What made the Hanse so powerful? They occupied a niche of power that medieval monarchs didn’t care for. Free cities and their urban lifestyle stayed below the attention of feudalist rulers, becoming massive drivers of progress and new civil liberties. The wealthy, educated, powerful and well connected merchants of the Hanse were able to build an economic union that gained power over their rulers, even financed the ventures of the ruling class.



The other secret of success were ships. The hanseatic merchants relied on a new type of vessel, the Cog. Bigger than existing ship types, it was a bulky freighter with lots of space for cargo, yet only requiring a small amount of crew. A flat floor made the cog able to maneuver in low water, which was important in the Baltic sea that made up so much of the Hanse’s trade volume. The lack of a keel meant the cog couldn’t cross before the wind. It had to sail with the wind, which should prove to be a real disadvantage in later centuries.


Cogs were cheap and fast to produce, able to transport up to 90 tons of cargo, and while their 15 to 25 metres of length might seem tiny from a modern point of view, for contemporaries they were giants.


While most of the Hanse fleet were merchant ships, the cogs were well able to stand their ground in battle. The Hanse also maintained a little navy of what they called “Friedeschiffe” (peace ships). They were, however, armed to the teeth. Instead of cargo, they transported battle proven sailors and mercenaries. A Friedeschiff was a swimming fortress, valuable in a time that didn’t know cannons yet. Naval warfare was pretty similar to battles on land: The ships crashed together and the armed forces battled in hand to hand combat. For this purpose, the Friedeschiffe had high towers on front and rear, from where archers fired at the enemy, while infantry climbed from ship to ship.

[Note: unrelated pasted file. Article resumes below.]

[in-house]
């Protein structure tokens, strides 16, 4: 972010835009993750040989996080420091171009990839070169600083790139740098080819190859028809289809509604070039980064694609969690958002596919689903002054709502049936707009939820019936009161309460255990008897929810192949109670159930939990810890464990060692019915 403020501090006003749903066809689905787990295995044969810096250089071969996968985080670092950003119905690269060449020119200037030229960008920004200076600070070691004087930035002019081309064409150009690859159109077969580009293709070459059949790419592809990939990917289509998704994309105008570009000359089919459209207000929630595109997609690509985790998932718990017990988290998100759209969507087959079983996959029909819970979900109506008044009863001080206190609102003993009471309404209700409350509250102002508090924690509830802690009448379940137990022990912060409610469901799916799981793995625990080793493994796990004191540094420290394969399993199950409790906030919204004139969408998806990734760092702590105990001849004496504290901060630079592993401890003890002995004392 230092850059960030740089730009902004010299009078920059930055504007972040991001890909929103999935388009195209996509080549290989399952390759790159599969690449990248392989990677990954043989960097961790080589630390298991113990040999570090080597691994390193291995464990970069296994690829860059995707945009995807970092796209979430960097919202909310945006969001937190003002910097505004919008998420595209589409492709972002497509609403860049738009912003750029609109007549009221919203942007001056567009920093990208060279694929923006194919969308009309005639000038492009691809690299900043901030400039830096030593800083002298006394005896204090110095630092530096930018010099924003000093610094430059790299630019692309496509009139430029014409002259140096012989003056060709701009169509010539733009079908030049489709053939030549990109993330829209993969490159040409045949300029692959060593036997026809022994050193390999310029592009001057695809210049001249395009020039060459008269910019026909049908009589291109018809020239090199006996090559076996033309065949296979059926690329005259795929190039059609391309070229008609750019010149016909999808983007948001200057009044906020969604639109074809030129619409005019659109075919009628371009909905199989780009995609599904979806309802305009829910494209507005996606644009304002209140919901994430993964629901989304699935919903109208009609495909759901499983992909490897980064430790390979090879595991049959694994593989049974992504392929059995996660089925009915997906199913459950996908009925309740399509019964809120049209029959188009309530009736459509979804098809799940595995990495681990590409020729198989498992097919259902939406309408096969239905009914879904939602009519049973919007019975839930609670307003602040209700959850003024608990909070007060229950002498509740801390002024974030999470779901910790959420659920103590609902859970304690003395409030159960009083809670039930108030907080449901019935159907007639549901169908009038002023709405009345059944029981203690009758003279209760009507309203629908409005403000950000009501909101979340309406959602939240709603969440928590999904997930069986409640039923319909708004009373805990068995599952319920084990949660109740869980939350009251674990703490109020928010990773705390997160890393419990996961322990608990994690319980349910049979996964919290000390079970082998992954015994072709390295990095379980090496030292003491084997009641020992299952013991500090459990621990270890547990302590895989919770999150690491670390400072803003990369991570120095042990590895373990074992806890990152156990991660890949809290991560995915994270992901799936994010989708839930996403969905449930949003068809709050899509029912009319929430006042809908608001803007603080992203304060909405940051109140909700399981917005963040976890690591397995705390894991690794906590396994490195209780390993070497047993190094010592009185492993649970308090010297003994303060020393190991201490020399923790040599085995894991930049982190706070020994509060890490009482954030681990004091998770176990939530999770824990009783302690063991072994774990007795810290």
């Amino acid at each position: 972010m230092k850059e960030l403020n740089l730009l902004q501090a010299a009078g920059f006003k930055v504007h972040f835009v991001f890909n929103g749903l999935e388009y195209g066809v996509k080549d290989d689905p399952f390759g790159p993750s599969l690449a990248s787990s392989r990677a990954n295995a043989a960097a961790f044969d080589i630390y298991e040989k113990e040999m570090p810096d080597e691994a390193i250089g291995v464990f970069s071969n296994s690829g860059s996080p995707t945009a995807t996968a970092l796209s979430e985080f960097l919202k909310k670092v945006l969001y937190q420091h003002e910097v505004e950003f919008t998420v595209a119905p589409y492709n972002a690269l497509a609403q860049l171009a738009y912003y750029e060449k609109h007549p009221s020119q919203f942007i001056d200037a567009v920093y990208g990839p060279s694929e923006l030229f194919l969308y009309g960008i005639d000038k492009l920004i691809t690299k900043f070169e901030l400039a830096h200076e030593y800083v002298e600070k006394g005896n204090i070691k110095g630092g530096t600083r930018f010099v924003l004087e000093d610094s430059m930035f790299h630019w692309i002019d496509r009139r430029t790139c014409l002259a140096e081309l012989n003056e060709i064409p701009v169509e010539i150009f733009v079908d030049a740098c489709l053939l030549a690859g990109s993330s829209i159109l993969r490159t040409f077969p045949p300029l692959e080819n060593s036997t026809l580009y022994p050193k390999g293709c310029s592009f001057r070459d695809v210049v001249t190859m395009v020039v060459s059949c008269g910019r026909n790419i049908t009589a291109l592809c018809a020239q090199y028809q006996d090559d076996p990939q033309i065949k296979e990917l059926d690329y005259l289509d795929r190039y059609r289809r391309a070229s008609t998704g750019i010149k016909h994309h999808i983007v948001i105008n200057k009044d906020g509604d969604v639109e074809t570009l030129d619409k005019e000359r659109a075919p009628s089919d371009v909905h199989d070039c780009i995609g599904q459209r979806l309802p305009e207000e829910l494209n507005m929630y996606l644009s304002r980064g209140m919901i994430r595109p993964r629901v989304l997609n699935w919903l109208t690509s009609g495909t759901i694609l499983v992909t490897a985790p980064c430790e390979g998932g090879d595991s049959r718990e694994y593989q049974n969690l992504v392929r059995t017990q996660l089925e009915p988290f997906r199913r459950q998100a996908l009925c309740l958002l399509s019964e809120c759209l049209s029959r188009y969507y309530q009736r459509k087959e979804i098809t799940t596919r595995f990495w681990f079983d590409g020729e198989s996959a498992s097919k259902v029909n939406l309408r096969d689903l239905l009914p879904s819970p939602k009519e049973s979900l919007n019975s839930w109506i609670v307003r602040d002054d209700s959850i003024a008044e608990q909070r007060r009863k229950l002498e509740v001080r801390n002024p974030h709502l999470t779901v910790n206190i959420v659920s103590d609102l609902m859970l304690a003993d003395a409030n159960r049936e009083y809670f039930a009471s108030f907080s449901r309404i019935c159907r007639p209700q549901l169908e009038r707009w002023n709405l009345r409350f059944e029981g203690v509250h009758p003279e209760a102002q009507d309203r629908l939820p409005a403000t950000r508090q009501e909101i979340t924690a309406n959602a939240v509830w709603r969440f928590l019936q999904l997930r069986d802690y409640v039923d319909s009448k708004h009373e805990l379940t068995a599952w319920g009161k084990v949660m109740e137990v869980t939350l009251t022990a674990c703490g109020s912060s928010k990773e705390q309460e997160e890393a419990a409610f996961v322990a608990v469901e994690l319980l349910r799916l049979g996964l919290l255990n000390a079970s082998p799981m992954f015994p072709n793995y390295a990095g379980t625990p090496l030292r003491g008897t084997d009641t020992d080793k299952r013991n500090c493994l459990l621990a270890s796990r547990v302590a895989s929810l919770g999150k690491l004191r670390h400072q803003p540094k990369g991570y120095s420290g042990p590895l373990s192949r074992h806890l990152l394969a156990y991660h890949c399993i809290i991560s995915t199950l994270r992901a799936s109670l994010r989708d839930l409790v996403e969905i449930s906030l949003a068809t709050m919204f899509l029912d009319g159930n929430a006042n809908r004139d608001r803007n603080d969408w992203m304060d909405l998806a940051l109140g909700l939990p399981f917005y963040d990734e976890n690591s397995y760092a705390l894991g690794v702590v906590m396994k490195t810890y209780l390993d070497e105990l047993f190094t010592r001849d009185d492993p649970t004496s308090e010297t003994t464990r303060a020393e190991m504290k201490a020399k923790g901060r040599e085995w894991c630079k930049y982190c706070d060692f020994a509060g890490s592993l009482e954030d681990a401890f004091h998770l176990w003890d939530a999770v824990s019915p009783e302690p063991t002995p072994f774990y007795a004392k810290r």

The introduction of cannons in the 16th century changed the way that marine battles were fought, making the traditional Hanse ships, although constantly developed over the centuries, unable to cope with the attacks of faster, more movable opponents.


International cooperation and democracy



In a time when democracy was just a distant memory from ancient times, the Hanse created democratic rules with flat hierarchies. There was little official “government” or authority, although Lübeck was seen as the headquarters for most of the time. Decisions were made by consensus, and more important issues needed a meeting called “Tagfahrt” (literally: daytrip, but rather referring to a “Tag” as a meeting). The work itself happened regionally and in special foreign trade centres, the “Auswärtige Kontore”. In Britain, these were present in York, Hull, Yarmouth, Ipswich and London. They worked much like modern stock markets.


Everyday items as well as luxury goods were shipped across Europe: Fur from Novgorod, fish from Bergen, salt from Lüneburg and Lisbon, finest cloth from Flanders, delicacies from oriental places far beyond the continent. The Hanse included places like Cologne or Dortmund, which were far away from the sea but were connected by huge rivers.